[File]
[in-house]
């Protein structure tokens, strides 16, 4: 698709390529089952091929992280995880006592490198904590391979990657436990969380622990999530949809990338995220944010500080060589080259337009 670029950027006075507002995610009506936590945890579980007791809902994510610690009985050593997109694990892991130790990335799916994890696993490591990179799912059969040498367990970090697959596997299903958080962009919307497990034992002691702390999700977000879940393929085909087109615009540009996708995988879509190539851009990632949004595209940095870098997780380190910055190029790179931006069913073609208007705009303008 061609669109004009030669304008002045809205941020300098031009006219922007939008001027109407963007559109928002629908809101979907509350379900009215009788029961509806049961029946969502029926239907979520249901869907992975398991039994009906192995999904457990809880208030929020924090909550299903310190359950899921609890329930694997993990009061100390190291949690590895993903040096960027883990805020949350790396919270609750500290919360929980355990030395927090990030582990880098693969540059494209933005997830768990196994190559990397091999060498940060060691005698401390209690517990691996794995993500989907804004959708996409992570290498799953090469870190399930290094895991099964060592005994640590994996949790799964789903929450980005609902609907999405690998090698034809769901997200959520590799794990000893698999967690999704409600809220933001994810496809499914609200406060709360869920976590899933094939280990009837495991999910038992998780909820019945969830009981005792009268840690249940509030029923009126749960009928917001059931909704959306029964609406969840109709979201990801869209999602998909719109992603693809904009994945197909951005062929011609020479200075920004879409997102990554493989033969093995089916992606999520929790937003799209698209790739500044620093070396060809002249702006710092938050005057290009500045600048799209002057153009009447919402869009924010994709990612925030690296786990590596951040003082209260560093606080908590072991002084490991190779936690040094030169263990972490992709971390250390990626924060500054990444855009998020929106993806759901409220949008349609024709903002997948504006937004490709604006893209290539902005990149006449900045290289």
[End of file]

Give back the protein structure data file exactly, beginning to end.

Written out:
[in-house]
């Protein structure tokens, strides 16, 4: 698709390529089952091929992280995880006592490198904590391979990657436990969380622990999530949809990338995220944010500080060589080259337009 670029950027006075507002995610009506936590945890579980007791809902994510610690009985050593997109694990892991130790990335799916994890696993490591990179799912059969040498367990970090697959596997299903958080962009919307497990034992002691702390999700977000879940393929085909087109615009540009996708995988879509190539851009990632949004595209940095870098997780380190910055190029790179931006069913073609208007705009303008 061609669109004009030669304008002045809205941020300098031009006219922007939008001027109407963007559109928002629908809101979907509350379900009215009788029961509806049961029946969502029926239907979520249901869907992975398991039994009906192995999904457990809880208030929020924090909550299903310190359950899921609890329930694997993990009061100390190291949690590895993903040096960027883990805020949350790396919270609750500290919360929980355990030395927090990030582990880098693969540059494209933005997830768990196994190559990397091999060498940060060691005698401390209690517990691996794995993500989907804004959708996409992570290498799953090469870190399930290094895991099964060592005994640590994996949790799964789903929450980005609902609907999405690998090698034809769901997200959520590799794990000893698999967690999704409600809220933001994810496809499914609200406060709360869920976590899933094939280990009837495991999910038992998780909820019945969830009981005792009268840690249940509030029923009126749960009928917001059931909704959306029964609406969840109709979201990801869209999602998909719109992603693809904009994945197909951005062929011609020479200075920004879409997102990554493989033969093995089916992606999520929790937003799209698209790739500044620093070396060809002249702006710092938050005057290009500045600048799209002057153009009447919402869009924010994709990612925030690296786990590596951040003082209260560093606080908590072991002084490991190779936690040094030169263990972490992709971390250390990626924060500054990444855009998020929106993806759901409220949008349609024709903002997948504006937004490709604006893209290539902005990149006449900045290289």